I believe the scenario playing out leads to an important question and discussion - could China or Russia shoot down the North Korean rocket even if they wanted to? Short of the rocket turning towards the Chinese mainland, I am not certain even if under those conditions China could shoot the North Korean rocket down. As for Russia, they have the capability to shoot the missile down, but whether that capability is deployed, trained, and ready to respond in immediate crisis is certainly questionable - and it is important to note that the naval forces of both nations is currently not capable of deploying for purposes of strategic protection from a ballistic missile attack against a partner, friend, or in support of allies.

Both Russia and China have some of the most sophisticated ballistic missiles in the world, but neither country has a credible defense from ballistic missiles that is fielded within the context of an alliance like the US capabilities are, nor are they globally deployable like the BMD capabilities of the US Navy. BMD is a strategic capability that neither Russia nor China has as an offering to friends as a protection in a time of need. When you consider the enormous advantage legitimate Ballistic Missile Defense gives the United States at the strategic and geopolitical level with our Asian allies today, it strikes me as remarkably foolish that on any level the President could potentially be considering conceding that advantage to any competitor for any purpose in a diplomatic negotiation.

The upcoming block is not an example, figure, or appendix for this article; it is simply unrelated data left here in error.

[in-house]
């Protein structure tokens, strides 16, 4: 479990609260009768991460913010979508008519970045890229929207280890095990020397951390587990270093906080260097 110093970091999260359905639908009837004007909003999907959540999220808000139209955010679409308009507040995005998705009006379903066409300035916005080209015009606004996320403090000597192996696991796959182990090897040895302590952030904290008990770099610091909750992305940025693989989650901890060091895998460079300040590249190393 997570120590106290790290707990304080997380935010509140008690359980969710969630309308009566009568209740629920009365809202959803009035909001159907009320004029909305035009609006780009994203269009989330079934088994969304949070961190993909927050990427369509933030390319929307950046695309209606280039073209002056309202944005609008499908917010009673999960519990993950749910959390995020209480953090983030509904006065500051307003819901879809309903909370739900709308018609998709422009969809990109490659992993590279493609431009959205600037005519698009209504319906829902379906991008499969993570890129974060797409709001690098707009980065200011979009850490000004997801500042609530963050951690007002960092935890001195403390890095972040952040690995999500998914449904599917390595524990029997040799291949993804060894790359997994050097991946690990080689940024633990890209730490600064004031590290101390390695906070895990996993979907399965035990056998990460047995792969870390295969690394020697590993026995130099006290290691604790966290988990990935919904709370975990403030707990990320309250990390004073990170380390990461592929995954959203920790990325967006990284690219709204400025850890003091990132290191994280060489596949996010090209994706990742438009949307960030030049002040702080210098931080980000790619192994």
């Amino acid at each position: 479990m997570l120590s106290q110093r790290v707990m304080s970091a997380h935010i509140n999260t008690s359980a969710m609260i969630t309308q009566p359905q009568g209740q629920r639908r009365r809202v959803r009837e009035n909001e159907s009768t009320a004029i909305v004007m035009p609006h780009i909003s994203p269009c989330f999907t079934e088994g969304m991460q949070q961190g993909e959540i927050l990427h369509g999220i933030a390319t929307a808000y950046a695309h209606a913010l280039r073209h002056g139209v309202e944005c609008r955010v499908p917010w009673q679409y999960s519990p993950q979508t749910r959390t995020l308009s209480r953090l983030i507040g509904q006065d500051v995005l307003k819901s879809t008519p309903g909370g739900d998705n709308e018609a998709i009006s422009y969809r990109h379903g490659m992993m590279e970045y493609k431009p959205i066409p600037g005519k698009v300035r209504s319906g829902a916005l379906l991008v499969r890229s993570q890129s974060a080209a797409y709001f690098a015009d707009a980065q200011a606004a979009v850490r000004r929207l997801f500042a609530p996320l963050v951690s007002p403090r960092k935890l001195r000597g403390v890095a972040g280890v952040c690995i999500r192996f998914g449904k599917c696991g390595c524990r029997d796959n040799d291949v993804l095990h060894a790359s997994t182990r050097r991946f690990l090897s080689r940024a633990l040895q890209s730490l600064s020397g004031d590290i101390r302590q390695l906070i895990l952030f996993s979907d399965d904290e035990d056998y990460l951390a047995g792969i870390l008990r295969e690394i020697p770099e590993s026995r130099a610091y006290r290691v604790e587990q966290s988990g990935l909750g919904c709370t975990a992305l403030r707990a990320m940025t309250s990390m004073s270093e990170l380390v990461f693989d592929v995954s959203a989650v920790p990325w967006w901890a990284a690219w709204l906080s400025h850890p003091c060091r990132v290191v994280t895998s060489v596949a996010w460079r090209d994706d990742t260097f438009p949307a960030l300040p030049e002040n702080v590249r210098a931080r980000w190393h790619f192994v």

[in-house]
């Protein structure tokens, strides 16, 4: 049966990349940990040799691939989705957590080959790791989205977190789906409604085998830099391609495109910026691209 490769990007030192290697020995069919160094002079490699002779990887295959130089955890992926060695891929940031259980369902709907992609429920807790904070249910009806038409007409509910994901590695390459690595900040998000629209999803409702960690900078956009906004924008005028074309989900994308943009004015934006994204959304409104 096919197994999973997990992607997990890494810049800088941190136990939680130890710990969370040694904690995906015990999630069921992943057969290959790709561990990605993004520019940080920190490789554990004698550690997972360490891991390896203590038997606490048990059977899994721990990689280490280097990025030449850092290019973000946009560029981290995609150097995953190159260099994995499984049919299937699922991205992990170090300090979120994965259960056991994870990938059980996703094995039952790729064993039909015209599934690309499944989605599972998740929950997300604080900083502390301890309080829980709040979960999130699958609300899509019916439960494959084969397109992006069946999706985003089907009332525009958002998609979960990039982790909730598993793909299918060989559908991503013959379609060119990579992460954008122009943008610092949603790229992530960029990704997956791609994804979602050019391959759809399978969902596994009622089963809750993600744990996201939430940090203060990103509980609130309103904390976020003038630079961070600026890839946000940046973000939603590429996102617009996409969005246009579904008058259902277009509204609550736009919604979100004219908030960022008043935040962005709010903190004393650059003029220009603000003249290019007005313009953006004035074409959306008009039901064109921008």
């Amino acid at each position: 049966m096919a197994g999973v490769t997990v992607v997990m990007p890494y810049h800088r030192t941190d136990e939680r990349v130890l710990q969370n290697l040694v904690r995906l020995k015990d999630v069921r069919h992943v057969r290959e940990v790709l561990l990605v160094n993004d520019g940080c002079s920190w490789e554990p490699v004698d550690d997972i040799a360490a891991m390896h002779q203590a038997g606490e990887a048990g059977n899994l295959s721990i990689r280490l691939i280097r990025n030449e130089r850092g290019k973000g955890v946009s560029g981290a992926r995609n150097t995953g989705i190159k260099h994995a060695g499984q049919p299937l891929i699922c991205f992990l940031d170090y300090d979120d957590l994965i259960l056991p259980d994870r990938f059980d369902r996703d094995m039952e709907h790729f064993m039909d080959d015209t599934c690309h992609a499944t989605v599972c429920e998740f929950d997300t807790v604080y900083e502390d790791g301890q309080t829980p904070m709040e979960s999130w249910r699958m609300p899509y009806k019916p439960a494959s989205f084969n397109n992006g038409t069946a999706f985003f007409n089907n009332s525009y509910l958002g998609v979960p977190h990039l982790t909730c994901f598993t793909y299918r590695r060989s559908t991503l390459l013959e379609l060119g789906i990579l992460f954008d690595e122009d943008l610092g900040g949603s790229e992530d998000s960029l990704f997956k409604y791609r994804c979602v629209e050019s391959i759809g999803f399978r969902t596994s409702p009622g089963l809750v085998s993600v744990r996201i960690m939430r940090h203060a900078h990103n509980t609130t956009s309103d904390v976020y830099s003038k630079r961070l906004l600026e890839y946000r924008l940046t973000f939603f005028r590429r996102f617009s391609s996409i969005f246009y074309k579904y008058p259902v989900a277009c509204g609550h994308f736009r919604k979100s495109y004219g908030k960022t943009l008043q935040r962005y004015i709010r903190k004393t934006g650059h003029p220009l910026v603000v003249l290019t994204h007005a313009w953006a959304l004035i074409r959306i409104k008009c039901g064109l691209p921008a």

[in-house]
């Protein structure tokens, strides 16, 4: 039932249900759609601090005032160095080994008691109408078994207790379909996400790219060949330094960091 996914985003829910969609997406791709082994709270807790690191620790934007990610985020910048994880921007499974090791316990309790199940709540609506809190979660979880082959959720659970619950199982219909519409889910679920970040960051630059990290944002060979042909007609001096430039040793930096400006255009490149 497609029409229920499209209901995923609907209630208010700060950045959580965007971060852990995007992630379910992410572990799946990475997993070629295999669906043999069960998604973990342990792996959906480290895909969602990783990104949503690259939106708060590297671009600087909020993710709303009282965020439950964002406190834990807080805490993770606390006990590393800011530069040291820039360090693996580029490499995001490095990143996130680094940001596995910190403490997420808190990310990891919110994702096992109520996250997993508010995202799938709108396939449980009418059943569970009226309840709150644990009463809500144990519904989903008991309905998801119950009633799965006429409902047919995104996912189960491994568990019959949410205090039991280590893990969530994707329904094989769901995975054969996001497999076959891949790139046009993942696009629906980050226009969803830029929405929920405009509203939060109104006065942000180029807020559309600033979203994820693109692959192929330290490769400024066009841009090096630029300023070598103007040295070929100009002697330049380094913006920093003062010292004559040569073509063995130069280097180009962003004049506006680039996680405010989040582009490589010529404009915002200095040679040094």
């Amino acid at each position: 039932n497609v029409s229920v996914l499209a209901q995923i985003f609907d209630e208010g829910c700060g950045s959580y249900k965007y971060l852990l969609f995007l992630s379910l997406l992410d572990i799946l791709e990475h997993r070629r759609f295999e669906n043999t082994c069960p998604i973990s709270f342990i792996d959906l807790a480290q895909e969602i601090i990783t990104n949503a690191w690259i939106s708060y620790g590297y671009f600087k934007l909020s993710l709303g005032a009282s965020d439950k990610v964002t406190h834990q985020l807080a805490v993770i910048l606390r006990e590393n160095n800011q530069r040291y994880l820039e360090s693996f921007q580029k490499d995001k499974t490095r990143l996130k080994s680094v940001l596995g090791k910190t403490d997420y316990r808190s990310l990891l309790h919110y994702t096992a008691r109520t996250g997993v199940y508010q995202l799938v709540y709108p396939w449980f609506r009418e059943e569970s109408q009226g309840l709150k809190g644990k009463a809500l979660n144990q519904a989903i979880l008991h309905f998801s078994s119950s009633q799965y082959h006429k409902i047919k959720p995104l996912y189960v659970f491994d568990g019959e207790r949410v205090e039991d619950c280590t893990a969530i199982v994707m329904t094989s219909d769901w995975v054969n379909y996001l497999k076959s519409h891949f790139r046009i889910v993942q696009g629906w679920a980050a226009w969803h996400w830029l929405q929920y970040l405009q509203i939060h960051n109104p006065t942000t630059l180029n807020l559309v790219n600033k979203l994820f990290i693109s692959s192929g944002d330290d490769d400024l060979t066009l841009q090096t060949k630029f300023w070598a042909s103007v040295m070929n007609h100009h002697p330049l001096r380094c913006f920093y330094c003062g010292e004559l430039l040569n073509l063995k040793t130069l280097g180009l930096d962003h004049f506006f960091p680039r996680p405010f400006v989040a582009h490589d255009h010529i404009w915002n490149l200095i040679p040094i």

The United States should not take for granted the strategic advantage of Ballistic Missile Defense, nor how Ballistic Missile Defense capability translates throughout our alliances to our friends and allies. With all due respect to the President, the suggestion that Ballistic Missile Defense is in play in negotiations with Russia related to nuclear arsenals is a serious miscalculation on his part.

In 2012 Ballistic Missile Defense has become one of the big puzzle pieces that is keeping several of our allies (like Japan and Saudi Arabia, to name a few big ones) from developing their own nuclear arsenals, and removing that incentive from our allies in an effort to simply reduce Russia's nuclear stockpile is counterproductive towards efforts of curbing development of nuclear weapons, and potentially destabilizing in the specific parts of the world the US defense strategy is specifically committed to maintaining stability.